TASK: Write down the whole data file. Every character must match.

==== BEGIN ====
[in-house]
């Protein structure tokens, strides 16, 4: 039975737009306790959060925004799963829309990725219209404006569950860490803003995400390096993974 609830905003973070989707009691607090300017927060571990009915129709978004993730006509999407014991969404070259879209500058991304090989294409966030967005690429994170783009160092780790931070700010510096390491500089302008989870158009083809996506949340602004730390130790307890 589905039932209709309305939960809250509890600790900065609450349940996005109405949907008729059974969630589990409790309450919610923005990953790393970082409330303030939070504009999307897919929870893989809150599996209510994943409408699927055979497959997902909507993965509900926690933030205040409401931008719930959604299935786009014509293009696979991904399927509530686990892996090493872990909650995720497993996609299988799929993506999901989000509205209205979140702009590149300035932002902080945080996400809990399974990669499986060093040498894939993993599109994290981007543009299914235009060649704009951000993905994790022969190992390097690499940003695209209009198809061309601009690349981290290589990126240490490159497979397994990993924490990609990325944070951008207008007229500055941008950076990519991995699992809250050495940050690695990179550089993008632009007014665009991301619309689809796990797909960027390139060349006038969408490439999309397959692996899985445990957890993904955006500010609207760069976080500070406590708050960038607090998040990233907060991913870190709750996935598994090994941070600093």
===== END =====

[in-house]
């Protein structure tokens, strides 16, 4: 039975737009306790959060925004799963829309990725219209404006569950860490803003995400390096993974 609830905003973070989707009691607090300017927060571990009915129709978004993730006509999407014991969404070259879209500058991304090989294409966030967005690429994170783009160092780790931070700010510096390491500089302008989870158009083809996506949340602004730390130790307890 589905039932209709309305939960809250509890600790900065609450349940996005109405949907008729059974969630589990409790309450919610923005990953790393970082409330303030939070504009999307897919929870893989809150599996209510994943409408699927055979497959997902909507993965509900926690933030205040409401931008719930959604299935786009014509293009696979991904399927509530686990892996090493872990909650995720497993996609299988799929993506999901989000509205209205979140702009590149300035932002902080945080996400809990399974990669499986060093040498894939993993599109994290981007543009299914235009060649704009951000993905994790022969190992390097690499940003695209209009198809061309601009690349981290290589990126240490490159497979397994990993924490990609990325944070951008207008007229500055941008950076990519991995699992809250050495940050690695990179550089993008632009007014665009991301619309689809796990797909960027390139060349006038969408490439999309397959692996899985445990957890993904955006500010609207760069976080500070406590708050960038607090998040990233907060991913870190709750996935598994090994941070600093």